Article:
Copenhagen Jazz Festival, Day 2

It’s the 33rd annual Copenhagen Jazz Festival. MAGNET’s Mitch Myers translates the action.

As I familiarize myself with the city of Copenhagen as well as its expansive jazz festival and all that it provides, I’m overwhelmed and impressed by this rich and varied cultural experience. Besides well-established groups coming in from all over the globe to perform, there’s lots of cross-pollination going on between artists from different countries, some authentic jam sessions and loads of musical surprises. So, for the time being, jazz pervades. On Thursday night, I started out watching the Kenny Werner Quartet with guest trumpeter Dave Douglas. Werner is a Brooklyn-born piano wizard who’s been recording since the early ’80s and apparently is quite at home in both the United States and Europe. Along with bassist Johannes Weidenmueller, drummer Johnathan Blake and Danish jazz saxophonist Benjamin Koppel, Werner and Douglas presented some powerful compositions, both new and old. There were classically influenced passages, thoroughly modern jazz with great soloing and a little bit of old-fashioned hard bop with Douglas playing like Lee Morgan circa 1965. Blake was mighty-mighty, and the whole band seemed energized by Douglas’ presence. Me, too.

From there it was off to see amazing German pianist Michael Wollny play some structured compositions with a band of great Danes including saxophonist Niels Lyhne Løkkegaard and trumpeter James Buchanan. The strangest part of their performance featured three of the musicians playing typewriters in percussive, random fashion. But don’t worry, they weren’t electric typewriters; this was an acoustic group except for the Danish guitarist with a moustache like Freddie Mercury. It was the first time these guys had ever played together, but their collective sound was thoughtful and meditative, and the compositions showed great depth and nuance.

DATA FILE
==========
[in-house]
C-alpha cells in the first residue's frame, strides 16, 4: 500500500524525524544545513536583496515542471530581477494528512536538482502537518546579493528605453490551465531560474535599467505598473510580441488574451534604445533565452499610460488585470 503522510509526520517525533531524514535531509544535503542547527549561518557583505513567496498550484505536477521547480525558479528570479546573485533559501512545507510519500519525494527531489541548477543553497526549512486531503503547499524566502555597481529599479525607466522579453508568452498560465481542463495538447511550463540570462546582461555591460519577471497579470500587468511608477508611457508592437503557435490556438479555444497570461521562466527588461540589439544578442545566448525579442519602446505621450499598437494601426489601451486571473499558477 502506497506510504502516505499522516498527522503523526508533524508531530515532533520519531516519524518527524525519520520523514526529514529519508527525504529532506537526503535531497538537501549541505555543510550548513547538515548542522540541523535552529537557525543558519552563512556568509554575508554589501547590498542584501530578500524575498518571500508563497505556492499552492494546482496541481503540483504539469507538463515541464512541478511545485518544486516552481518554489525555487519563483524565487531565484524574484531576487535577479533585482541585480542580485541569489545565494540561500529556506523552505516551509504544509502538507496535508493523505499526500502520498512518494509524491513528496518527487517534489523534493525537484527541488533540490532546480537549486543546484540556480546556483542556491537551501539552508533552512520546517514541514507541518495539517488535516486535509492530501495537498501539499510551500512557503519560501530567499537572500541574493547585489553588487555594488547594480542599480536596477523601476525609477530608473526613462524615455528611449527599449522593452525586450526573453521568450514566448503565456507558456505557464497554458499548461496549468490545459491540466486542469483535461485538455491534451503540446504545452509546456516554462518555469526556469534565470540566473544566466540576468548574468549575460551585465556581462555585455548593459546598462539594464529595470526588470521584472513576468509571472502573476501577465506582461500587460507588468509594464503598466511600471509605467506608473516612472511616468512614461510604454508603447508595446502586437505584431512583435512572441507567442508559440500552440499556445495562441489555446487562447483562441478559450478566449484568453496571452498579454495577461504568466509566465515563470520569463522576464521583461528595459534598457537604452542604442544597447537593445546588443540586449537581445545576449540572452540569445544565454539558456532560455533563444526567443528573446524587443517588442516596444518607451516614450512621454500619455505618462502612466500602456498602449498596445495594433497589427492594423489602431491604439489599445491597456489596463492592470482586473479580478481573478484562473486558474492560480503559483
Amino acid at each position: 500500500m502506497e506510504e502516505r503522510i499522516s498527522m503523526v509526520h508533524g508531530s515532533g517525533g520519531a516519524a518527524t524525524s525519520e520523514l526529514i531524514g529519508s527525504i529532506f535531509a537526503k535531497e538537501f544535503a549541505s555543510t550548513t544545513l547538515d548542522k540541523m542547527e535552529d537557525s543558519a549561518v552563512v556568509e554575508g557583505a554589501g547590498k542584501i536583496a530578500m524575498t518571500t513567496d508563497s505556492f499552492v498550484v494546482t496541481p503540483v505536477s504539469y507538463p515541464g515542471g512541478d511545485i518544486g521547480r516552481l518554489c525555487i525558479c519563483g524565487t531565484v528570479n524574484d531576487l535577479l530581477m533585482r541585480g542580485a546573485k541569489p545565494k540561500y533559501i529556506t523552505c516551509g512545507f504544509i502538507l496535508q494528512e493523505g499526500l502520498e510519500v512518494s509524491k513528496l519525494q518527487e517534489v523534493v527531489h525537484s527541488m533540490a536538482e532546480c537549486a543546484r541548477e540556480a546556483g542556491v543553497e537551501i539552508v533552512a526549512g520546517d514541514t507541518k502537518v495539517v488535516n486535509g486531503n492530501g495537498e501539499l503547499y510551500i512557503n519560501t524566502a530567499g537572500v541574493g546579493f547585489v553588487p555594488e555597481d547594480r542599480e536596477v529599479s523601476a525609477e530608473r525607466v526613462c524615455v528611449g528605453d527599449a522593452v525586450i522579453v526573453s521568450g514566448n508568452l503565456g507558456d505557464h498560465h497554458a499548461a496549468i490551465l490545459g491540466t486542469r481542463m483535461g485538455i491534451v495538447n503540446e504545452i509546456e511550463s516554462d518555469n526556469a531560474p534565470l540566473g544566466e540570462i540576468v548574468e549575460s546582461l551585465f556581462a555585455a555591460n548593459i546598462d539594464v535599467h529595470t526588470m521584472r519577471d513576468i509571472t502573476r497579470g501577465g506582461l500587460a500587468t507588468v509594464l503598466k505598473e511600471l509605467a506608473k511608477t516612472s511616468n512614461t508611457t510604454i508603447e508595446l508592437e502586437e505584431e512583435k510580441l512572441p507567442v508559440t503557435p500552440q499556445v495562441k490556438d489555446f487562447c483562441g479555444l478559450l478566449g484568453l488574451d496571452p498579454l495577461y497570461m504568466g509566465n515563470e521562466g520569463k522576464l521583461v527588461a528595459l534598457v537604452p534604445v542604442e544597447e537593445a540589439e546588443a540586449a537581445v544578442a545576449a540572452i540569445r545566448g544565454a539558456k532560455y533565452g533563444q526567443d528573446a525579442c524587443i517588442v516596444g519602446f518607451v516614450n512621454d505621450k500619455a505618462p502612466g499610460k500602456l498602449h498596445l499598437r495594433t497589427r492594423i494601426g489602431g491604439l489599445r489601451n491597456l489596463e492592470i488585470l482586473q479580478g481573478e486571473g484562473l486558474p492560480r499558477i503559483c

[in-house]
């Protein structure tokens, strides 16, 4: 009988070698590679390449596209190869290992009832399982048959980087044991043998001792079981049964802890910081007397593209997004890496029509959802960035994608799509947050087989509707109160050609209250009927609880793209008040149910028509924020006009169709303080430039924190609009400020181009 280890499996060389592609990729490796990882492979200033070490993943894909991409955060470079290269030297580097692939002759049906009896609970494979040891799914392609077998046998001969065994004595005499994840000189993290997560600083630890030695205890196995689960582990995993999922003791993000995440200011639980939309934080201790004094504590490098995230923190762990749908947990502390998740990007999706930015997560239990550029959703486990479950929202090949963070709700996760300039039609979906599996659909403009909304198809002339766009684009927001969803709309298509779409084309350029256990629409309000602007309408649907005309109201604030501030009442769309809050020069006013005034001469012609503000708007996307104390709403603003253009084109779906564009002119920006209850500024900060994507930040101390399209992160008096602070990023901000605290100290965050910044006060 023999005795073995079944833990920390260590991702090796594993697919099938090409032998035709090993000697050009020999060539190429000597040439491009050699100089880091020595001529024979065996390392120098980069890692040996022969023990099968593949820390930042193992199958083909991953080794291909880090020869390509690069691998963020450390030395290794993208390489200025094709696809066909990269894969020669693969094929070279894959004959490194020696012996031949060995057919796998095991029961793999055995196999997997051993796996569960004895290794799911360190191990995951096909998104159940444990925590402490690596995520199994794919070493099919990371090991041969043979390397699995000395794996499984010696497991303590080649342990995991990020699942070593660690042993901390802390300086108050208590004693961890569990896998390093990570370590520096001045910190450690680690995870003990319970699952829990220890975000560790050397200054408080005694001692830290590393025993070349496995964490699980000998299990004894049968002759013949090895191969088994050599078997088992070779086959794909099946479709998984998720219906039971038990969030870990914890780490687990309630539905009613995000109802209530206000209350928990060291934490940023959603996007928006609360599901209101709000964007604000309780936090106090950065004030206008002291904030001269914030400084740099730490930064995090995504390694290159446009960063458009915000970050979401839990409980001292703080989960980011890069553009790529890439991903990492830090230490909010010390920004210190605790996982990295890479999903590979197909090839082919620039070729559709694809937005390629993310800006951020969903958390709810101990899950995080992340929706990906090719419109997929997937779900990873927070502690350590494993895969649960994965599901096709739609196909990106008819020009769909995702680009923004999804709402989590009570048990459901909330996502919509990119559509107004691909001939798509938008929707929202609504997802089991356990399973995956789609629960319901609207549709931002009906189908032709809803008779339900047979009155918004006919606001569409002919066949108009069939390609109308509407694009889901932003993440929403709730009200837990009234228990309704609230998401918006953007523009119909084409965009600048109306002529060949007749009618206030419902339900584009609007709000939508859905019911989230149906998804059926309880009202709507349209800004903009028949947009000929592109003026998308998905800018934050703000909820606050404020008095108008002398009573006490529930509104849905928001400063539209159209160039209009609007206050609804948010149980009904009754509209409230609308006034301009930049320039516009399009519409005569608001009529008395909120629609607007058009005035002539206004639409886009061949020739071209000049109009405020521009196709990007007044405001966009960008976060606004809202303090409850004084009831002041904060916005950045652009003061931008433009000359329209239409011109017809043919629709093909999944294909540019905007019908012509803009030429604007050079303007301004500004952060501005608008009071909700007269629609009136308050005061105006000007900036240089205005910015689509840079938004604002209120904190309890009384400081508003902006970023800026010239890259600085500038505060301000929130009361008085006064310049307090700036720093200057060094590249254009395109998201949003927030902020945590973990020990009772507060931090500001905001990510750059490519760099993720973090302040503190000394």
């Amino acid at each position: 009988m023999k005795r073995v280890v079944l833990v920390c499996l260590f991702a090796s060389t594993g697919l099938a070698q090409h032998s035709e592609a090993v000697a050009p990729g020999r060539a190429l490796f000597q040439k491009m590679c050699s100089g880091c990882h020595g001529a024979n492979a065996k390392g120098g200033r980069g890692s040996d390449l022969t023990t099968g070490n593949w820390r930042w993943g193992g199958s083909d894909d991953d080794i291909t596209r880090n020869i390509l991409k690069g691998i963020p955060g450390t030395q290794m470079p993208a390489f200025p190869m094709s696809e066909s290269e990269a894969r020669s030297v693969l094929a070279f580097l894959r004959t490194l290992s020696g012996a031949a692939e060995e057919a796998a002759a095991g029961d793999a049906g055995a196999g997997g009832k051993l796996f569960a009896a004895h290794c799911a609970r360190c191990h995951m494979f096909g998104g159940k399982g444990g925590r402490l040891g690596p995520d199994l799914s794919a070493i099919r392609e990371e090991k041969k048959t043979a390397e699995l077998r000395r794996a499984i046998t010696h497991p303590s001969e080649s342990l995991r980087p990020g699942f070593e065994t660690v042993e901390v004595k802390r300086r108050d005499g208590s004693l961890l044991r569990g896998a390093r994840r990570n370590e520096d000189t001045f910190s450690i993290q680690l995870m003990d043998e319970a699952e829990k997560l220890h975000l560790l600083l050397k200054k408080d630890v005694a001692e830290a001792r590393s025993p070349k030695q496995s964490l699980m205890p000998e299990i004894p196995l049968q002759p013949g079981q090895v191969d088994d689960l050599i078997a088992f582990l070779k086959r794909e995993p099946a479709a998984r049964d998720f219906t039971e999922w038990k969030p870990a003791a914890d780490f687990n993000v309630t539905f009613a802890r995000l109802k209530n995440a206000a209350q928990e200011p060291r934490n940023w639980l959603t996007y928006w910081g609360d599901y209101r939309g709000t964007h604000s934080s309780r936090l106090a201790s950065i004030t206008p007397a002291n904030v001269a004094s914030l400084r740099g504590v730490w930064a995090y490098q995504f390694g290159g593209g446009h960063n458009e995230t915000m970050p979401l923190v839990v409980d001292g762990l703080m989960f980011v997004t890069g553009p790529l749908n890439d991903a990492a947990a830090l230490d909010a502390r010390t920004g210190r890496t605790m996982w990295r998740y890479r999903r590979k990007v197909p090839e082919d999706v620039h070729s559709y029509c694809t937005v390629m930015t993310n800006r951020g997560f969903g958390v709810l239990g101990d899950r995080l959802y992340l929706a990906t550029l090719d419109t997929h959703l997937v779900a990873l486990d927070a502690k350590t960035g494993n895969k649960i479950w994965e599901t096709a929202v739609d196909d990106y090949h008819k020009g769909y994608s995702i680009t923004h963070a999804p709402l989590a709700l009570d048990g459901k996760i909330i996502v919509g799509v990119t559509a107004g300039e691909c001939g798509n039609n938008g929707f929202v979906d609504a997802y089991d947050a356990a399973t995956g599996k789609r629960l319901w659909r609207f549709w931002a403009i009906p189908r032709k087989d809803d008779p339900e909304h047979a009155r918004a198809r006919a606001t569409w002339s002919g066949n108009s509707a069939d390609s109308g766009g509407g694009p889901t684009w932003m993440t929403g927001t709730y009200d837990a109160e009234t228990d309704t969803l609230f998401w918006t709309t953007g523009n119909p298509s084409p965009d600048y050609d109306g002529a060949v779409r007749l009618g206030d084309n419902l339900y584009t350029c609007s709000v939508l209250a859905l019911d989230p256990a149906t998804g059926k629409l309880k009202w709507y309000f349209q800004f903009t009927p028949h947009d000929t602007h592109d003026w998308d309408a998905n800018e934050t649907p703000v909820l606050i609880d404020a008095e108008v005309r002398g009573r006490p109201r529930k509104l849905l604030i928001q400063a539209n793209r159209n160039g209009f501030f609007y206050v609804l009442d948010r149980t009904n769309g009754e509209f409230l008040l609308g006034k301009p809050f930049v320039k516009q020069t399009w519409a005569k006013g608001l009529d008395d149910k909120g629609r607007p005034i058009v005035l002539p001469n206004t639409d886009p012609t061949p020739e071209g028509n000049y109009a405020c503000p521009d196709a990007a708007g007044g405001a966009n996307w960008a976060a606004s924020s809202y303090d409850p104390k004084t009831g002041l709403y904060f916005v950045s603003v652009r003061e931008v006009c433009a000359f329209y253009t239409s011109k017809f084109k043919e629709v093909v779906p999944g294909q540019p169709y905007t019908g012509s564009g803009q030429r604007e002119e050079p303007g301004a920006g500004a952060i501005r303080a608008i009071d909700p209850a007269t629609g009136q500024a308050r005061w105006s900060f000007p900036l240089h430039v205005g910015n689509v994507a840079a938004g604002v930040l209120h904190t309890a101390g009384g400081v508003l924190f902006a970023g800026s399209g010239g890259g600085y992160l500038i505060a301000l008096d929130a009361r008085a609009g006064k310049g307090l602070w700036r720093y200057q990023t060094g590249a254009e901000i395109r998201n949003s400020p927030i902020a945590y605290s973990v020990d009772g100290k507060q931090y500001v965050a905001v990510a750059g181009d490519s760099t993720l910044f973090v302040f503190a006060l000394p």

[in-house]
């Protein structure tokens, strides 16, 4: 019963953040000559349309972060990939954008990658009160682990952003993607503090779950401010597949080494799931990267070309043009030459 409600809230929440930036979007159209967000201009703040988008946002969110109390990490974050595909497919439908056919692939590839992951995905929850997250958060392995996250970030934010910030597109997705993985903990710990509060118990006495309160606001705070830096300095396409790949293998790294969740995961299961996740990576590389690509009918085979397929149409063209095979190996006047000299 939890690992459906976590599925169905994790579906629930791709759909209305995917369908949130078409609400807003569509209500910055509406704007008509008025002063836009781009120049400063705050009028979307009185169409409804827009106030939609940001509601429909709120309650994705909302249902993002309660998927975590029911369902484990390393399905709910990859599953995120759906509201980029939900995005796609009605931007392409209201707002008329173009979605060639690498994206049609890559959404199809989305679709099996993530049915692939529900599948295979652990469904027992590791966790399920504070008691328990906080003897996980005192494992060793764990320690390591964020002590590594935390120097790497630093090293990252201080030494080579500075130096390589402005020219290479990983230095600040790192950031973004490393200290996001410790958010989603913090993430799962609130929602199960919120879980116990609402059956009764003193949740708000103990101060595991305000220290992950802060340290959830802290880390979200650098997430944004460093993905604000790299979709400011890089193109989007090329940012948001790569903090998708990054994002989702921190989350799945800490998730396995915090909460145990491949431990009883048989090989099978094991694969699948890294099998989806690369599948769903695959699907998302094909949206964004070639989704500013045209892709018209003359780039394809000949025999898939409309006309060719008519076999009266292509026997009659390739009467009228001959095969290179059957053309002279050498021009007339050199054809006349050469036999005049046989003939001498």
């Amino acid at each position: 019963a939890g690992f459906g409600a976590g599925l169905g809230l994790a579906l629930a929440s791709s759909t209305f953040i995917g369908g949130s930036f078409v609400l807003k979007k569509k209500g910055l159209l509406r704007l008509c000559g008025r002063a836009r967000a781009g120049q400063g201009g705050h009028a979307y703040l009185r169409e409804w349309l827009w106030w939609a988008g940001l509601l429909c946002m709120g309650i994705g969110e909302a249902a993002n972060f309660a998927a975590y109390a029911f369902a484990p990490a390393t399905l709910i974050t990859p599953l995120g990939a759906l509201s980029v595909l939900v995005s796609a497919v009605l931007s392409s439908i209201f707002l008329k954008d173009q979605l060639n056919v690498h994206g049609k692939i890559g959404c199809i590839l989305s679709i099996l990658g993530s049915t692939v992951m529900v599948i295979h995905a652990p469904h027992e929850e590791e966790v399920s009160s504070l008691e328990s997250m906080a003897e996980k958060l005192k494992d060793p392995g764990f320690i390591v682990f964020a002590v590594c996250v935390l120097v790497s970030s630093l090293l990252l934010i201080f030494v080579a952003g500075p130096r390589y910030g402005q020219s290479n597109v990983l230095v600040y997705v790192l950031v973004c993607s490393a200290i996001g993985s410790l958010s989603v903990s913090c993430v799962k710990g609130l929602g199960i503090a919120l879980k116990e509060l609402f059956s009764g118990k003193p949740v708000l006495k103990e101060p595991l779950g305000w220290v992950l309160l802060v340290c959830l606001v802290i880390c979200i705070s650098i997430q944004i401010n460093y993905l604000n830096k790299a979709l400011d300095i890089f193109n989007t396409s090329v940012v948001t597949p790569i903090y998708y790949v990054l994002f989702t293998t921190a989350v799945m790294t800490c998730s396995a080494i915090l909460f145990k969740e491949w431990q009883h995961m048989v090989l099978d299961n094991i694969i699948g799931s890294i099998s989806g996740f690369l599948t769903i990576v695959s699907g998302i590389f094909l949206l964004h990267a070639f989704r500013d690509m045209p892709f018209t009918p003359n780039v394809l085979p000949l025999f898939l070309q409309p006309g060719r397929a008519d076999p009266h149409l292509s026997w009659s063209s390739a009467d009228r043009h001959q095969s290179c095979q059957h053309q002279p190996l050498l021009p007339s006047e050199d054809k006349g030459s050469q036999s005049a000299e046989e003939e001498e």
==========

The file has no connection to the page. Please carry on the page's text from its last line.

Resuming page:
Then, just as we were heading out the door after Wollny’s mesmerizing set, in walked Danish jazz-guitar hero Pierre Dørge, so we had to stay. To my surprise, Dørge, longtime bandmate Irene Becker and a substitute saxophonist were playing alongside a young poet. Listening to this wild Danish dude hollering beat-inspired prose in a language I didn’t understand while Dørge and his group improvised around him was a mirthful treat. Dørge is a very unorthodox player who eschews conventional methods in favor of semi-atonal riffs and percussive, single-line picking. He even had this small electronic box that simulated the droning raga sounds of a tamboura that he played against to remarkable effect. It was a completely spontaneous performance, and it epitomized the strange possibilities of the Copenhagen Jazz Festival. To be honest, I think I’m starting to like it here.